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Uh… I don't know if this is correct stack exchange to ask, but it's the best one I've found.

I have Linksys SPA901. And when I enter **** (to enter configuration mode) I hear nothing at all. Also I can ping it, but I can't access web interface. Can it be somehow reset without **** config? Or is there any other possible solution I can try?

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Two methods, sorry I haven't tested either and I haven't got any SPA9xx's around to do so.

One method (easiest but I'm not certain if it will work) : SPA942 Recovery Tool The 6ths post here suggests once it retrieves the profile from the phone it then deletes the previous config.

The next method is harder (again I haven't tested but I'm confident this should work):

The idea is to send a provisioning file to the phone, and use that to change passwords so you should be able to gain full access to the phone.

To do this, we will need the phone, a switch, and we will need means to set up a DHCP server on which we can specify DHCP options, as well as a TFTP server.

My suggestion would be to use any sensible spec pc, and load up an evaluation copy of Server 2008 R2, set the network card with a static ip and install the DHCP service, install Solarwinds TFTP Server (free), then install Wireshark (also free).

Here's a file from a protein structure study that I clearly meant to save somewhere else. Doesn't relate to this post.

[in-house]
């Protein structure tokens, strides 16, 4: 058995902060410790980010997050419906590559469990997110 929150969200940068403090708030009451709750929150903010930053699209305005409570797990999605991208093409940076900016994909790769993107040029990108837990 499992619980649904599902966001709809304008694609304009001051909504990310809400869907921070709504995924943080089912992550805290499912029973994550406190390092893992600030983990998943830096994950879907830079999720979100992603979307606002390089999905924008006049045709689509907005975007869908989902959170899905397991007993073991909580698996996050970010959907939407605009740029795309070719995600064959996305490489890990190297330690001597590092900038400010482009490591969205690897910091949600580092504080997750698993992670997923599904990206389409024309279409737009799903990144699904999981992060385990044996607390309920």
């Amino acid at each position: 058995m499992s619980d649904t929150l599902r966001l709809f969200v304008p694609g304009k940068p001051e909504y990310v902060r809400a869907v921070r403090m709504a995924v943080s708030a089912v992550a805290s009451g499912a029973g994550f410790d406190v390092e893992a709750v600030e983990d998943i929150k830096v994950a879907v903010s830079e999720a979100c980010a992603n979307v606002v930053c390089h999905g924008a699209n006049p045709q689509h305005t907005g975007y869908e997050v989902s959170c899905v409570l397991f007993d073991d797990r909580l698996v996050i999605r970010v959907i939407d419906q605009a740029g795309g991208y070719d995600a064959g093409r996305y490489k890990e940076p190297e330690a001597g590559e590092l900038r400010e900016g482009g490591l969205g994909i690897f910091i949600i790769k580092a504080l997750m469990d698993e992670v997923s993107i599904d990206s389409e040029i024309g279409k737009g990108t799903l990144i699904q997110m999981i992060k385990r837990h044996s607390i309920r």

On the DHCP server, change option 66 to the ip address of the box with the TFTP server. For the TFTP server, find the directory you need to place the files to be served (often called tftproot), and create the following file (case is very important for this).

One file called spa901.cfg with the following contents

<Enable_Web_Server group="System/System_Configuration">yes</Enable_Web_Server>
<Web_Server_Port group="System/System_Configuration">80</Web_Server_Port>
<Enable_Web_Admin_Access group="System/System_Configuration">yes</Enable_Web_Admin_Access>
<Admin_Passwd group="System/System_Configuration"/>
<User_Password group="System/System_Configuration"/>

Once this is done, fire up wireshark and plug the phone and switch to the PC and power cycle the phone.

You should then see the phone get a DHCP lease from the server, then pull the file we created via TFTP. If you see filenames not matching up (I believe certain firmwares changed the files the phones look for), then change the filenames as required.

This file only has settings for the webserver and passwords, it ensures the webserver is enabled on port 80, and clears both the user and admin passwords.

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